Six verses. That is all it takes. It is quite frightening really. Six verses that change a world – including our world. Because in Exodus Chapter 1 verses 8 to 14 an Egyptian monarch sets in train a sequence of events which will lead not only to the division of his country and the oppression of part of the population by another part, but which will (as we know) eventually lead to a liberation, a total destruction of his country and the creation of a new People with a sense of identity formed and hardened by these experiences of enslavement and liberation.
Verse 8 repays closer inspection. It is not a problem that a new Pharaoh arises, because all Pharaohs are mortal (even if some of them seemed to think they could avoid this problem through mummification); Neither is it really a problem that the new Pharaoh is not fully aware of all that has happened in the past – world history is full of great leaders and heroes who have come and gone, and one cannot expect even an expert Economics Minister who had resolved a famine crisis some time ago to be constantly recalled. No, the problems start when he speaks ”el-Amo”, to ”HIS people”, not to ”THE People”. Immediately he has divided the population of Egypt into ”the right kind of Egyptians” and ”The Others”; ”Us” and ”Them”. Having created a category of ”The Other” he goes on to portray the Other as a threat, one that needs urgent and drastic action if ”The Other” is not to grow demographically and become potentially a threat politically or militarily. He initiates this action – and the rest, as they say, is Theology. The split deepens as the oppressed suffer first exclusion from society, then enslavement and eventually murder. There is no way back to any civilised dialogue.
It is always interesting to see what the Torah does NOT say. No reason is given for this political swing; Historians and commentators can try to clarify whether a new dynasty is being established or a new ethnic group has taken control, but nowhere is it stated that he was following a command from an Egyptian deity and nowhere does it state that the ”B’nei Yisrael” are a theological threat because they believe in something different. No, they are just there, either as a real perceived threat for a neurotic leader, or as a useful scapegoat to distract attention from other issues. God remains silent, almost unaware; although in verse 17 the midwives are God-fearing and in verse 20f. God rewards them, God does nothing for the rest of the Israelite families and indeed it is not until this Pharaoh has died – when, one could think, it was rather late – that in 2:23-25 God finally hears the groans of the Israelites and takes note of their situation. This is a major theological challenge, especially in a post-Holocaust era. How long should God need to see and to react, when Israel is under threat?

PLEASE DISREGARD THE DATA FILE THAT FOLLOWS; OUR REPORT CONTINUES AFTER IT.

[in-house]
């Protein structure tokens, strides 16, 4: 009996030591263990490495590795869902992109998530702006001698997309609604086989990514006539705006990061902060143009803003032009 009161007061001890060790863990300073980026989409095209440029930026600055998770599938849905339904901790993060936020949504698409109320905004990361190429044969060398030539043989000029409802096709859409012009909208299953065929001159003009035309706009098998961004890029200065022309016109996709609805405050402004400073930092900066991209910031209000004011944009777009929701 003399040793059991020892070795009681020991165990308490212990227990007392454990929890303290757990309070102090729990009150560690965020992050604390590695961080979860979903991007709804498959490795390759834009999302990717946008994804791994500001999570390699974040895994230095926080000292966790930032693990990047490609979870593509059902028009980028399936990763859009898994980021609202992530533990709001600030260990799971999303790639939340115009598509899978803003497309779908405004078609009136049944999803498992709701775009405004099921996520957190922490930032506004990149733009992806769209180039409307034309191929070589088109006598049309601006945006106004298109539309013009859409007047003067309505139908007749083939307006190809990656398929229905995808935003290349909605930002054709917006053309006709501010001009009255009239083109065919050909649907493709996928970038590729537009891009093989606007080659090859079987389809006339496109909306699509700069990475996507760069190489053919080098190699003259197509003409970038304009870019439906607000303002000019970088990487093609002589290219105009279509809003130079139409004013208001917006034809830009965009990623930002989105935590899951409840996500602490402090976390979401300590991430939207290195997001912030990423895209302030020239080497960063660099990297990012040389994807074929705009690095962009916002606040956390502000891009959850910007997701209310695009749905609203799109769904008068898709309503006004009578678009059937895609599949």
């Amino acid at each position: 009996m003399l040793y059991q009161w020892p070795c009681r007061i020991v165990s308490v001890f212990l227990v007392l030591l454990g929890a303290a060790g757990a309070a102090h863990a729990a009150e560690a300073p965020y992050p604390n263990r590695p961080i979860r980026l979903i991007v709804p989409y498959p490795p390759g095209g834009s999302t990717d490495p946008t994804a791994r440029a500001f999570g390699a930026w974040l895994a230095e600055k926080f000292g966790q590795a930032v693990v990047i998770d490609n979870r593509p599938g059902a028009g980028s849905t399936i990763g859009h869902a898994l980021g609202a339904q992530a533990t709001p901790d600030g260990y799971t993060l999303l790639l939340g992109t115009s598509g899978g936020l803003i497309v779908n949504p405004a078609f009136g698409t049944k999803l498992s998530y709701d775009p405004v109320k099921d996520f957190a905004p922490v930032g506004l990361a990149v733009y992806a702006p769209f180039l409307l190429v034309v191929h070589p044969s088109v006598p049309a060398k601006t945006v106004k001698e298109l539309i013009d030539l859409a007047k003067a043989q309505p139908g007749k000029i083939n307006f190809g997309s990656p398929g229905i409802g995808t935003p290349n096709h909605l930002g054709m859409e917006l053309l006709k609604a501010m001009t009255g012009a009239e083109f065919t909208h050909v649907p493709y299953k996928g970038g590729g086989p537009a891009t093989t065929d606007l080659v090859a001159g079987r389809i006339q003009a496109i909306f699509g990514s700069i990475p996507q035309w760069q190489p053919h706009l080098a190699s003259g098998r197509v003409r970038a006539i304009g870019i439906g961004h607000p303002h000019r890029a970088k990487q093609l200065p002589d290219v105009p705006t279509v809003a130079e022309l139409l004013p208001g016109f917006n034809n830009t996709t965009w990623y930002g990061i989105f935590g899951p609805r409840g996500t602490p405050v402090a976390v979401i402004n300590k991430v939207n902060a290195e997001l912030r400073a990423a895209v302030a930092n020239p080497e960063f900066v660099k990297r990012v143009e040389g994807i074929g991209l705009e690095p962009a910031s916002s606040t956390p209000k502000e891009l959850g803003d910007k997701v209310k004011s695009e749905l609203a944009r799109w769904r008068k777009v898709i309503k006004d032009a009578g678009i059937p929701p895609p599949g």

History is full of examples of leaders who seek to ”divide and rule” and the Present is merely the History of Tomorrow. A text I often use for teaching is a 1938 Austrian railway timetable. After the Deutsches Reich had in March of that year ”connected” Austria to Germany, the German railway administration issued in summer a new timetable which includes a list of ”special holidays” on which cheap excursion tickets could be sold. The list includes Christian holidays (both Protestant and Catholic) such as Xmas, Easter, Whitsun, Ascension Day – and ”The Birthday of the Reich Chancellor and Führer”. And there we have it, in the small print – the Führer is put on the same level as the deity and the Austrians are divided into those who are essentially good Germans, even if they had not realised it, and….. ”The Others”. We all know what happened within a few years to these ”Others”. We also know what happened to this Führer who, seven long and bloody years later, with his Empire in rubble and ashes and the entire continent divided into slaves and slave-drivers, also took his own life. Modern timetables do not list this birthday any more.
But when a leader in a Moslem country speaks only to the Moslems, or only to one group of Moslems amongst several; Or when a ruler in a Christian country divides his population into the ”right” Christians and those heretics who need to be expelled or burnt; Or when a secular politician who leads an entire country shows blatant favouritism only to his own party, be it ”Left” or ”Right”; Or the society is divided into privileged Party Members and non-privileged Non-Party Members; Or when a demagogue speaks of all desperate refugees as potential threats; then it is but a small step to declaring ”The Other” to be not really a human being, with the freedom to make their own political and religious choices, but a threat, an ‘Untermensch’, a being without human rights. Including the right to live.
It just takes a few divisive speeches, a few divisive decrees – and the entire society is doomed, even if may take a while, even if it does not realise it yet. Our problem is not the ”Pharaoh who knew not Joseph”, but the modern Pharaohs who ”do not know” of this one, and what he did, and the price that his country eventually paid. Can modern political leaders learn from these lessons?
Rabbi Dr. Walter Rothschild serves the communities of Beit Polska.